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FL Women Speak Out Against Repeal of Affordable Care Act:  “Being a woman is not a preexisting condition”

TAMPA BAY, FL – Late last week, Know Your Care, Service Employee International Union (SEIU), and Florida’s Community Health Action Information Network (CHAIN) jointly sponsored a teleconference to discuss the importance of all women having affordable access to comprehensive health care, including preventive health care services and contraceptives.

Laura Goodhue, the executive director of CHAIN stated, “It’s an emotional issue.”  

Ms. Darden Rice of Know Your Care was first to add her voice in favor of unrestricted women’s health care. She asserted that far too many women have been struggling to cover the costs of these important services. The Affordable Care Act (ACA) would ease the financial burden by ensuring that insurance companies would be unable to discriminate against women by charging them for contraception. She said, “Affordable access to birth control causes declines in maternal and infant mortality, reduces the risk of ovarian cancer, and links positively to overall good health.”  Because of the ACA,  she added, “More than 800,000 women and men who work at more than 335,000 Catholic-affiliated hospitals will have secure and reliable access to affordable treatment for illnesses as well as for contraception.”

Next up was registered nurse, Denise Glass, who is employed at the Jackson Memorial Hospital in Miami, and who is a representative of SEIU.  She explained that female hormone therapy was used for a variety of women’s ailments and she pointed out that 82% of teens were using doctor-prescribed hormone therapy for non-contraceptive purposes.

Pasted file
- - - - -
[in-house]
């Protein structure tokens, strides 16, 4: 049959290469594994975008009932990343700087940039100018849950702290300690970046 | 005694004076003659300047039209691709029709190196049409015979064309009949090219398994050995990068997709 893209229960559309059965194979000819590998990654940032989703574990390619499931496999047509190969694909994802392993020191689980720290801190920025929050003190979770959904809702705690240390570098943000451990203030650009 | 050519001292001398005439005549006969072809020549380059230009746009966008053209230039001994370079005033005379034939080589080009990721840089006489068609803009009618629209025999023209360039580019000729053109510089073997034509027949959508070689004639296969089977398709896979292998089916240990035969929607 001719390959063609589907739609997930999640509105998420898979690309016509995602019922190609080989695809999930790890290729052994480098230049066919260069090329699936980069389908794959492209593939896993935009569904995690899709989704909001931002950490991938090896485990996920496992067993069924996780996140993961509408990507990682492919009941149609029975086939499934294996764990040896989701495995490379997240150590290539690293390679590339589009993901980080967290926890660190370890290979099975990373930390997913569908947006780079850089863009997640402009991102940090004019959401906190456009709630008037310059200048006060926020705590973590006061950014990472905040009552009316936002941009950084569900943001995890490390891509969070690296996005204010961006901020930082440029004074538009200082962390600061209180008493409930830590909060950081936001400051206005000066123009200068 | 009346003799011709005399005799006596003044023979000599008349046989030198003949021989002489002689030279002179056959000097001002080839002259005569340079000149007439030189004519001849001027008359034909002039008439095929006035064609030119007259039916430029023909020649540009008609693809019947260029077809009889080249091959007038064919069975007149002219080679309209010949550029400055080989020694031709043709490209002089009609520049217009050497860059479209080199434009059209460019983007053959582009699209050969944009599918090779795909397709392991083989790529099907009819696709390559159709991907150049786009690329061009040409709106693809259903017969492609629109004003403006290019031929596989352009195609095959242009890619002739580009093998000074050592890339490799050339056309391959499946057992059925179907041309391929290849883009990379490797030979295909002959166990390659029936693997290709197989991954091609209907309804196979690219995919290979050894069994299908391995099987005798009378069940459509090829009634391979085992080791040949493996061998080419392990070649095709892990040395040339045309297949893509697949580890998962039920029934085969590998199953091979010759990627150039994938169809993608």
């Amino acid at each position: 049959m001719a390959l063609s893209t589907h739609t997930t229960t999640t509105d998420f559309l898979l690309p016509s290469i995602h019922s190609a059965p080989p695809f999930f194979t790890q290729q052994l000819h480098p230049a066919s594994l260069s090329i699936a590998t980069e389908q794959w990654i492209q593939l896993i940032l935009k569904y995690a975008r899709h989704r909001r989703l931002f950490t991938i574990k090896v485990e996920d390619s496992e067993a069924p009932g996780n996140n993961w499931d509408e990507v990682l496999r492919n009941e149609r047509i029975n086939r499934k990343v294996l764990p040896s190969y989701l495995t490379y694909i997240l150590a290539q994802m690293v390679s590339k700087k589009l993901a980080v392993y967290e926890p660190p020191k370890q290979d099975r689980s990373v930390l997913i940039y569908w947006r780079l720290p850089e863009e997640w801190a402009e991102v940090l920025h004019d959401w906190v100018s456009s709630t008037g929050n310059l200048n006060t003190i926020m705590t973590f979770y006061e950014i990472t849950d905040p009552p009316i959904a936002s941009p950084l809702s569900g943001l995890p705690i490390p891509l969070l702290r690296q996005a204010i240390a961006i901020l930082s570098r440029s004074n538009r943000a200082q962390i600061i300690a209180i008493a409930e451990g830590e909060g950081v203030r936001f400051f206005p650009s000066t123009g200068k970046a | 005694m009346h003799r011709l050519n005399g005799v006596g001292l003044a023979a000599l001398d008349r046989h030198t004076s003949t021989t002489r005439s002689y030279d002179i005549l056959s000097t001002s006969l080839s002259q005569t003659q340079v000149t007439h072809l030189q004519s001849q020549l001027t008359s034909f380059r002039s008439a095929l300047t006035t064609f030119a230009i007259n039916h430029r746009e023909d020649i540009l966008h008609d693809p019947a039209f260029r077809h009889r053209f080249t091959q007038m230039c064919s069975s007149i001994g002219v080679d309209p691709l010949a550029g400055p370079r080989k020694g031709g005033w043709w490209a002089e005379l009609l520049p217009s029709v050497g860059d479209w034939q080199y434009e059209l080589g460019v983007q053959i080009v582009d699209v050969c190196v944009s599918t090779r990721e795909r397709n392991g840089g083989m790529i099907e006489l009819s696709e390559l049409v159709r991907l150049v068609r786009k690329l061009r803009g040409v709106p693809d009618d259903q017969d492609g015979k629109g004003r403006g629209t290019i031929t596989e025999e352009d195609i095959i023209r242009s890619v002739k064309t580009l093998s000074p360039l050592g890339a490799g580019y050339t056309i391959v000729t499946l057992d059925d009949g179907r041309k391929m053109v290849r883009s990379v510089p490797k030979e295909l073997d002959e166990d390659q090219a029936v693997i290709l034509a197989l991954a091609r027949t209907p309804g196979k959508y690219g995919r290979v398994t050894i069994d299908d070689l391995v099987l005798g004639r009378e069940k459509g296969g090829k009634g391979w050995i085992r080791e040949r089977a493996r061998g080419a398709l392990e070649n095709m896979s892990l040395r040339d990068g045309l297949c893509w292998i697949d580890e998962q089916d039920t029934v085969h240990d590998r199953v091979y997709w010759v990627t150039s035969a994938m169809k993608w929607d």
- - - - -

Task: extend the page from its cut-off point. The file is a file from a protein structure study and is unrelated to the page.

R.N.  Glass acknowledged that some people were concerned that use of the “pill” would result in a declining population.

According to the US Census, in 1960 the population of the USA was 180,671,158.  In mid 2011, the population was 311,800,000.

R.N. Glass concluded her comments by stating, “As of 2011, many people are using the pill, but are not sexually active.”

Amanda Lipole, a law student at the University of Miami, offered her own experience as evidence to the importance of affordable birth control.  Ms Lipole said she is a Catholic with great respect for the Church.

She said that because of a change in her health insurance, her copayment for a NuvaRing went from $10 to $50, a price unaffordable to her.  She explained it became a choice of eating or contraceptives and that in spite of being satisfied with the NuvaRing she was forced to change to a generic form of hormonal birth control.

Ms. Glass rejoined the conversation. She said, “Without the ACA, it would become a choice of staying healthy or saving money.”

She added that while the debate had been focused on women, the repealing of the ACA would also affect men, since family planning is usually a choice made jointly by both men and women.

Results of a recent poll showed that 40% of teenage males would be upset if the female partner conceived.

Ms. Debbie King of the Consumer Action Network said, "There is no credible argument against contraceptives... and women still have a long way to go to obtain equality.”  She gave two examples:  women are still earning only 75% of what men in the same positions are earning; more single senior women live in poverty compared to single senior men. 

“Women need to have control over their own bodies,” said Denise Glass.

Darden Rice added, “It was wrong for insurance companies to consider being a woman as a preexisting condition.”

Updated Feb 13, 2012  10:09 am: minor grammatical errors

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